Abu Dhabi, UAESaturday 4 July 2020

Saudi Arabia's Unesco-listed Al Ula announces reopening plans

Visitors will also have the chance to experience four newly open sites

Four major areas in the spectacular desert site of Al Ula in Saudi Arabia will open officially in October.

These include Hegra, the vast complex of tombs that members of the Nabatean tribe carved into the sandstone from the first century BC to the first century AD. Established in 2008 as Saudi Arabia’s first Unesco World Heritage Site, Hegra, also known as Madain Saleh, is an exceptional are that will be accessible to tourists as an open-air museum.

The other areas to be opened are Dadan, the archaeological remains of a first millennium BC city that grew wealthy as a caravan way station; Jabal Ikmah, a trove of important wall-carvings; and the Old Town, where Al Ula residents lived since the 12th century AD.

The Royal Commission for Al Ula has plans to develop the entire area, which lies 700 kilometres north of Jeddah, into a vast museum and leisure area, with hotel offerings, activities and eight museums. The complex is expected to fully open in 2023.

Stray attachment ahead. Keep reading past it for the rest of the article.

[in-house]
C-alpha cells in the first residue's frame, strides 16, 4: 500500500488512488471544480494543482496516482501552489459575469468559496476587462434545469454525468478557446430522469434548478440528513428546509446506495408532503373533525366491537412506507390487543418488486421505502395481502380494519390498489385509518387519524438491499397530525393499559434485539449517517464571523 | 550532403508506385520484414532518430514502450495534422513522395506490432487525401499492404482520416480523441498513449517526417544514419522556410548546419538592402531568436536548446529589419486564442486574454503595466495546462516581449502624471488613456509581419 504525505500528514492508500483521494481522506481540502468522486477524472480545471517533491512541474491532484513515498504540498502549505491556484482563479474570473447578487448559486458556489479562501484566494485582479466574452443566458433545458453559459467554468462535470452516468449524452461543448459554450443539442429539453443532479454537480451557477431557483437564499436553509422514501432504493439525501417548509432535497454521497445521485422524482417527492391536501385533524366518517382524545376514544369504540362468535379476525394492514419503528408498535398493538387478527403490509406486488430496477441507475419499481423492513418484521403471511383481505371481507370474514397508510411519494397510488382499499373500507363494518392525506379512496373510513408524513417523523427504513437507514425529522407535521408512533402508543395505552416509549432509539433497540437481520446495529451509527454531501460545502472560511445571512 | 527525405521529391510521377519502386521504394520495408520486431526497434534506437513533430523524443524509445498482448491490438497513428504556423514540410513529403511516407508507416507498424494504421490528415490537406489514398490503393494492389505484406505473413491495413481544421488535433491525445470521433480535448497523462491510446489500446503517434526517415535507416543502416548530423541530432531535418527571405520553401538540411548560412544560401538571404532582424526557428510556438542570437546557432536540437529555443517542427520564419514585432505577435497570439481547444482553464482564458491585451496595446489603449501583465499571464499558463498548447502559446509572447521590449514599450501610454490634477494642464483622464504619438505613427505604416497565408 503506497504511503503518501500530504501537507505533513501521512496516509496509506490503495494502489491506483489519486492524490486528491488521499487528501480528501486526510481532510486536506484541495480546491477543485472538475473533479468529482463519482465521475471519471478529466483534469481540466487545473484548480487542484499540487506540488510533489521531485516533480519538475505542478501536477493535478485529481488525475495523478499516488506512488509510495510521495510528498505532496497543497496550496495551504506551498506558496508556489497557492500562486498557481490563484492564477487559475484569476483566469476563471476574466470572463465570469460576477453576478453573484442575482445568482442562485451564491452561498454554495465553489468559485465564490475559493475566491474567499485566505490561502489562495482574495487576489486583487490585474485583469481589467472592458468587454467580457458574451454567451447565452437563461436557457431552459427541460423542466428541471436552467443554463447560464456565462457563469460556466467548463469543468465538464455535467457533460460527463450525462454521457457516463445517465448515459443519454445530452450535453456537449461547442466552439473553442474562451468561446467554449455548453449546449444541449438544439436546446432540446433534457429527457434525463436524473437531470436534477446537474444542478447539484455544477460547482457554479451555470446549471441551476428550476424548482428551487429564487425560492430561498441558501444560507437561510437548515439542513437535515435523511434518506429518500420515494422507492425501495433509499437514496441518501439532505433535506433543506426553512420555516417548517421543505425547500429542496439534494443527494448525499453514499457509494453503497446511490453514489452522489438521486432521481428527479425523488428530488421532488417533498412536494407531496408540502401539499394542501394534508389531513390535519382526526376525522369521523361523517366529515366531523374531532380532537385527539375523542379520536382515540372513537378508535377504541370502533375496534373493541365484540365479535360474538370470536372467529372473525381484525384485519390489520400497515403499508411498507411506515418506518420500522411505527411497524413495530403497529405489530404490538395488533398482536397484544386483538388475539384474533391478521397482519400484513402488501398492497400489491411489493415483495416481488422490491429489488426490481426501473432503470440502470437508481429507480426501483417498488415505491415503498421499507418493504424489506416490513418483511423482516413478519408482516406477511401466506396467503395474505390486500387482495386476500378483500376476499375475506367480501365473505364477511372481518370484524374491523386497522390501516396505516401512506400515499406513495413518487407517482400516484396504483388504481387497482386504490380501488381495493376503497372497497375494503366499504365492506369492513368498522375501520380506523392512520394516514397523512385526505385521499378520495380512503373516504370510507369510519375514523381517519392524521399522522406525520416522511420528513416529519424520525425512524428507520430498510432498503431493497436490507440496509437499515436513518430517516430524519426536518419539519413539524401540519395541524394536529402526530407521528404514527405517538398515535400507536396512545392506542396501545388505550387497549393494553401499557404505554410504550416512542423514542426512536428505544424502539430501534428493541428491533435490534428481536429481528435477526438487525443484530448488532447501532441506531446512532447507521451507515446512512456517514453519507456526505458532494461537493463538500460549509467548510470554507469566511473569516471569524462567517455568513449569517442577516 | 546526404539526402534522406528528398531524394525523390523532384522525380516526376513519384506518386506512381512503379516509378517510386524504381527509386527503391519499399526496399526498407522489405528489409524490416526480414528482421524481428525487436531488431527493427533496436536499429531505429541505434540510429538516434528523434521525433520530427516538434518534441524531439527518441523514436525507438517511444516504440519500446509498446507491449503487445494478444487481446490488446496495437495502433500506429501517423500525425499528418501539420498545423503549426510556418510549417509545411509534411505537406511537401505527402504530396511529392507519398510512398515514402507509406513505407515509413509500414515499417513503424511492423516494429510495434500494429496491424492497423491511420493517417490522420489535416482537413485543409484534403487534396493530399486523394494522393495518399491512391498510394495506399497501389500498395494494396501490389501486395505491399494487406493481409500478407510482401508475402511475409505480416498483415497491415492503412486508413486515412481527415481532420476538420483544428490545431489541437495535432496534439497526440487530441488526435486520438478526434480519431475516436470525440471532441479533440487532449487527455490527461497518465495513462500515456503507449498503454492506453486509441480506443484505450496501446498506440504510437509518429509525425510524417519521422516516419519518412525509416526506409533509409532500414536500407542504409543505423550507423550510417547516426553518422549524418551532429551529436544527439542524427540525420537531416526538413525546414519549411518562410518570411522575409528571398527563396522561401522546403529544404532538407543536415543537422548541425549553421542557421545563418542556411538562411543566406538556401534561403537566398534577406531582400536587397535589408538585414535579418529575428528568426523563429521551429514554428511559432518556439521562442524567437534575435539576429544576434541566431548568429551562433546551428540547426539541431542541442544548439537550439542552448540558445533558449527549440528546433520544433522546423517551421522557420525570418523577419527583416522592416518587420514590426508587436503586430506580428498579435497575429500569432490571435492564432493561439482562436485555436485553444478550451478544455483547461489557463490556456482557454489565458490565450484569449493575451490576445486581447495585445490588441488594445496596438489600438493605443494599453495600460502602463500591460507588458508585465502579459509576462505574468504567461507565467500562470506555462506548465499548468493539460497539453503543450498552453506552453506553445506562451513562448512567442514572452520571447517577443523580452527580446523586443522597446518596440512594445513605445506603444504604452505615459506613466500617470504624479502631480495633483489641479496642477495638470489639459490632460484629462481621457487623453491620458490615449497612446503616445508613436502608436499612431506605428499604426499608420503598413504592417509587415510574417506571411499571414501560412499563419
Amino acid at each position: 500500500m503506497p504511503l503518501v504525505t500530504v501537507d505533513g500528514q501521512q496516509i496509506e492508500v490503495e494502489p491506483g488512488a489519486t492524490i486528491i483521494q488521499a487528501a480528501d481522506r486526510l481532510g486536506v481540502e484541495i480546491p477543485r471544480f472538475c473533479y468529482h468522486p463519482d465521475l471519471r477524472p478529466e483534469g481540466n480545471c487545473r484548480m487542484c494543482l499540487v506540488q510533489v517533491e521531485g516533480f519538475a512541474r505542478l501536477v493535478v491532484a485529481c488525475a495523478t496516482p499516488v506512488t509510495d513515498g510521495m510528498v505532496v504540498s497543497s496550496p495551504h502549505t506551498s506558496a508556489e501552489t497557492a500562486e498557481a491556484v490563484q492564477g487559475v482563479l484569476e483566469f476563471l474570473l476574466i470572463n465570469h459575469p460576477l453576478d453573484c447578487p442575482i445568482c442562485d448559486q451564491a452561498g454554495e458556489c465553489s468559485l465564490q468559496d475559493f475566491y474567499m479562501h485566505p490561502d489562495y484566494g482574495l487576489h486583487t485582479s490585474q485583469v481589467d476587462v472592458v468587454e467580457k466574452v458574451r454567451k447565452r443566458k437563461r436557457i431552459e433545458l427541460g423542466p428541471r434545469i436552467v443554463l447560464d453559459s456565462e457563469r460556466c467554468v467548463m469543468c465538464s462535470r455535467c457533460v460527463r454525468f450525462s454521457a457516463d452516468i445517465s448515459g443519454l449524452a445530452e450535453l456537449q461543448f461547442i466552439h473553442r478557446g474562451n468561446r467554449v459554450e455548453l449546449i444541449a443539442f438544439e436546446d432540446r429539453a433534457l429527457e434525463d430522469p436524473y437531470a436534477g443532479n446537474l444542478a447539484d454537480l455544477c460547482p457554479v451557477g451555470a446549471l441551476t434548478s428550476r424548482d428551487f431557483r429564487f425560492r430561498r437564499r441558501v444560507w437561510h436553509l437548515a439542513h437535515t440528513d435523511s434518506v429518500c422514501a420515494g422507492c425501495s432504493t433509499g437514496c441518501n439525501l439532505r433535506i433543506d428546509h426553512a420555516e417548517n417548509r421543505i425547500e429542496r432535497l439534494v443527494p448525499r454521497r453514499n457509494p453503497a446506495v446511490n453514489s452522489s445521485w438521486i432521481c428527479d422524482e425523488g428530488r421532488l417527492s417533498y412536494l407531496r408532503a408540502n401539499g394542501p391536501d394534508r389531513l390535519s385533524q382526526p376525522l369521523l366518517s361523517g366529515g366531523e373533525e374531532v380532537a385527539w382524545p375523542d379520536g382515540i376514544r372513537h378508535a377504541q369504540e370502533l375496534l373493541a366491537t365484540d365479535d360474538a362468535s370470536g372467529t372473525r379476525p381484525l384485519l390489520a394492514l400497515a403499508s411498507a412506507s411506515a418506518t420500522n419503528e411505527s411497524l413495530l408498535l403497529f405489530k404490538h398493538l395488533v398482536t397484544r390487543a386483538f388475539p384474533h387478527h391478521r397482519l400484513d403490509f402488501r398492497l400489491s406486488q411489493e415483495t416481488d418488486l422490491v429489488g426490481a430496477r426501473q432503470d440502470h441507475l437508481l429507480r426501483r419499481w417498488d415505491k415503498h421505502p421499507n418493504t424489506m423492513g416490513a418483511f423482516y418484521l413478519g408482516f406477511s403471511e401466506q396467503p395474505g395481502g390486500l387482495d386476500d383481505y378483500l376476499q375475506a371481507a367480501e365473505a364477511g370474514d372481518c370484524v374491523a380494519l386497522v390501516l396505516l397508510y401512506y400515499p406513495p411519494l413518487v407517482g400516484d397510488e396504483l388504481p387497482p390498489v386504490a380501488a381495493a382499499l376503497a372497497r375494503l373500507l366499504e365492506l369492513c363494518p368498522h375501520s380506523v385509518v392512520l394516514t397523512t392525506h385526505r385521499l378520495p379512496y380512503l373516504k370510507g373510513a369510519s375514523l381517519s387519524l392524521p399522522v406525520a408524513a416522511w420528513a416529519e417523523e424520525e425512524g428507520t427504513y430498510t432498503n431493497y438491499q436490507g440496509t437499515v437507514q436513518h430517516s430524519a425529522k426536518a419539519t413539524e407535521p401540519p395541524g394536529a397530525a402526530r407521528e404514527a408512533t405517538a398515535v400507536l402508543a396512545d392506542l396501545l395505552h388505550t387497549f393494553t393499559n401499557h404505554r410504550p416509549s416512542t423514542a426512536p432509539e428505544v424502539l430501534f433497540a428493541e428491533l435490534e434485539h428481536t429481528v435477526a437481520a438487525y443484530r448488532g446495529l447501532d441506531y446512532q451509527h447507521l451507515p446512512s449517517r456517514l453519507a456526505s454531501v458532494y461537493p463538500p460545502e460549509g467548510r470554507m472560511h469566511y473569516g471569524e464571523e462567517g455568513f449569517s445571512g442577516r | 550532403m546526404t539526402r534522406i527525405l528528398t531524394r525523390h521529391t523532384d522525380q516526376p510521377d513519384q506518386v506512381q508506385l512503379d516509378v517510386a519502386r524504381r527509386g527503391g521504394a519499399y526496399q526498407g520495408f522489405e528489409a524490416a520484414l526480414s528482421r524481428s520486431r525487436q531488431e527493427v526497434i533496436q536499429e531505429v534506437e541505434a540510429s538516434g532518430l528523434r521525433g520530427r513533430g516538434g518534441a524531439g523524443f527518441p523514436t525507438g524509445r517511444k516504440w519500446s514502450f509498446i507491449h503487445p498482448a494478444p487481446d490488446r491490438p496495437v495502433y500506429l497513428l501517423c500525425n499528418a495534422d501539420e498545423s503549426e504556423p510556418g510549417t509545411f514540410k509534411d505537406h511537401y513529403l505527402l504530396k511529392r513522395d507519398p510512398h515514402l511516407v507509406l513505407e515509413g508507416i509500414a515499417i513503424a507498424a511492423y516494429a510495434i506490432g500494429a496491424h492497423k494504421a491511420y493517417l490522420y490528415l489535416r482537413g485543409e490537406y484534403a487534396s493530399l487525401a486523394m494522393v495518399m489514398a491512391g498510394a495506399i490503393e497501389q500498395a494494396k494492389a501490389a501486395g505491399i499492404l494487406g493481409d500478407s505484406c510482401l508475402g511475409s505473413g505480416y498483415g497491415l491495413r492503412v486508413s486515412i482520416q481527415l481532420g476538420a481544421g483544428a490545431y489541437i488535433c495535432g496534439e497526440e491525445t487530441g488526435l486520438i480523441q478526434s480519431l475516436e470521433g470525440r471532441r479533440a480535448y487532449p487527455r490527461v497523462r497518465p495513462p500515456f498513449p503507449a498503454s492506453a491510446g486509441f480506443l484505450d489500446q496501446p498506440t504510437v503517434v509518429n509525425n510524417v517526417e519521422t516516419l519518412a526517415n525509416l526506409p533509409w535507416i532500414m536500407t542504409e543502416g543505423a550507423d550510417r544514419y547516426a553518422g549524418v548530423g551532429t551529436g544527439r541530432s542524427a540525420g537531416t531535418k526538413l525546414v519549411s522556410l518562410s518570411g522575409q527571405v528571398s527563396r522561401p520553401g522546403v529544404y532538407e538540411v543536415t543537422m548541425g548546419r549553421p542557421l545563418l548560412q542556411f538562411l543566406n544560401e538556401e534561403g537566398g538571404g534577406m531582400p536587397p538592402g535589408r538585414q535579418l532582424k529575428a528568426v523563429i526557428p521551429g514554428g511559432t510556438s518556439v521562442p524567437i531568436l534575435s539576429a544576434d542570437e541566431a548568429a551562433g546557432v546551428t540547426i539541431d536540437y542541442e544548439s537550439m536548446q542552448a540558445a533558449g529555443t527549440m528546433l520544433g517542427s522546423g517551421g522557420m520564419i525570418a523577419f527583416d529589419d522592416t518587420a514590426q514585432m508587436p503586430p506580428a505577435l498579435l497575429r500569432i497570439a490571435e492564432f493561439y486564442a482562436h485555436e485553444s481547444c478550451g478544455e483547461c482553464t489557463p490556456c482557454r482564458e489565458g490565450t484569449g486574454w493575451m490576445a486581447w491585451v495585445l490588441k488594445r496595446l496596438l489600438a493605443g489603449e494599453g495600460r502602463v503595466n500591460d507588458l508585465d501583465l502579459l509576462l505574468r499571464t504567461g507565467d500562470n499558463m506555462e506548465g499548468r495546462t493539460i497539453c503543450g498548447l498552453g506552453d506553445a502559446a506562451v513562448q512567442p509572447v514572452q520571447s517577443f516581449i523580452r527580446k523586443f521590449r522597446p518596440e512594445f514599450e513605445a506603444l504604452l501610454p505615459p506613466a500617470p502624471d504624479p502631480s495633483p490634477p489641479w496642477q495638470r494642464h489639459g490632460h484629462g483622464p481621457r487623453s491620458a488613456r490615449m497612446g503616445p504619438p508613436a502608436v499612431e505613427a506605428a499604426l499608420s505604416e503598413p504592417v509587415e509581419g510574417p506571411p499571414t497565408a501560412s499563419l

October’s first four sites show the number of civilisations that have passed through the Al Ula area. Carved into the soft rock of Jabal Ikmah, for example, are inscriptions in a variety of ancient languages: Aramaic, Dadanitic, Thamudic, Minaic and Nabataean. The carvings depict ancient laws as well as images of everyday life.

Given their archaeological importance, the Royal Commission says it is keen to safeguard these sites from any potentially damaging effects of the new influx of tourism. Most of these tombs and carving have been left alone in the desert for centuries.

“We are developing immersive, light-touch experiences that harness the power and silence of the landscapes,” a representative said in a statement. “Experiences like guided stargazing in a desert night sky.”

Offerings will also include guided excursions with local Arabic storytellers, known as Rawi, as well as dune-buggy rides and trips in light aircraft to see the tombs and geological features.

The Royal Commission will also expand its Winter at Tantora festival, with food trucks surrounding the lavish Maraya concert hall, in a new Winter Park area. Despite worries over the coronavirus, Winter at Tantora will go ahead as scheduled, a representative for the Royal Commission confirmed. Its third season is due to begin in December.

Updated: June 1, 2020 09:40 PM

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